Global warning system against methane emissions launched


News from the NOS

  • Helen Ekker

    Climate and Energy editor

  • Helen Ekker

    Climate and Energy editor

A global warning system to combat methane emissions was launched at the United Nations climate conference in Egypt. Methane is a much more potent greenhouse gas than CO2 and is a major concern. There were record methane emissions last year and the exact cause is still unknown. A lot of methane is known to be released in landfills, during coal mining and in the oil and gas industry.

From now on, companies in the latter category can at least receive a message from the United Nations if it has been seen from space where the strong greenhouse gas is coming from. The new system is called MARS, short for Methane Alert and Response System. We work with satellite measurements from NASA and European space agencies.

The United States, the European Union and other countries pledged last year to reduce total methane emissions by 30% by 2030. 120 countries have now joined this initiative. Methane is responsible for a quarter of global warming.

  • NOS

  • NOS

The reduction of methane emissions is considered essential for achieving the Paris climate goals. On the one hand, because methane is a greenhouse gas 30 to 80 times stronger than CO2 and, on the other, because it disappears from the atmosphere much faster. While CO2 remains in the atmosphere for hundreds of years, methane has disappeared after about ten years.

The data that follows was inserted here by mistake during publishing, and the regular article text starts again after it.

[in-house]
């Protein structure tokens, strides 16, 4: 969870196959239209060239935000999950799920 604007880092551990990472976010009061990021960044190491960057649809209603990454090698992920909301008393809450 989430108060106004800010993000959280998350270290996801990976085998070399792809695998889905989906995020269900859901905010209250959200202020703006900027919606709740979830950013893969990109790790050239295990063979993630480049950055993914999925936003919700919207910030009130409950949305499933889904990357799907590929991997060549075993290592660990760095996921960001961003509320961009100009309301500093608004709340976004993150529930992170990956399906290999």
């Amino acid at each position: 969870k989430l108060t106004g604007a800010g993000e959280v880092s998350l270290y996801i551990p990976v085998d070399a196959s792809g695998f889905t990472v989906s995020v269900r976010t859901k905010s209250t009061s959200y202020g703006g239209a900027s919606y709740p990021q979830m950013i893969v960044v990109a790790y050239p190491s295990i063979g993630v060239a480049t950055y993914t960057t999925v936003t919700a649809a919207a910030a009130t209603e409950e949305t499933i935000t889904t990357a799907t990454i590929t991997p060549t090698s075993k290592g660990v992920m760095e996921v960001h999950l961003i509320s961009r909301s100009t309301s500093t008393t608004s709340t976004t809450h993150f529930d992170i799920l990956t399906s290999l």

Emphasize that the goal is not to put companies to shame, but to ensure that governments and companies take action when a leak is identified. According to the people involved, the fact that a UN platform is working on this will hopefully lead to it being seen as neutral and trustworthy. But companies or governments cannot be forced to plug the holes.


“I think they can refuse, but if the warning system continues to see the same leak day after day, someone will eventually take action,” said Niklas Hagelberg of UNEP, the United Nations environmental agency. According to him, it is usually quite easy to close such a flaw and it is also in the interest of the company itself. Shareholders will want it too, he thinks. Because if methane doesn’t rise in the air, the company can sell it.

In addition to this new system for the oil and gas industry, this week’s climate summit also drew attention to landfill emissions in cities such as Buenos Aires, Casablanca or Madrid. When organic material is stacked on top of each other with other waste and no oxygen is added, methane is formed. This can also be seen from space. The next step is for major cities around the world to be notified in the hope that they will do something about it.

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Aben expects the city authorities to want to start. Because landfills also cause odors and can be harmful to people’s health.


“We’ve been showing for a few years what can be detected with those satellites. But that remains somewhat scientific,” says Aben. “Now we have to do something with this information. I think it is vital that this happens under the banner of the United Nations.”

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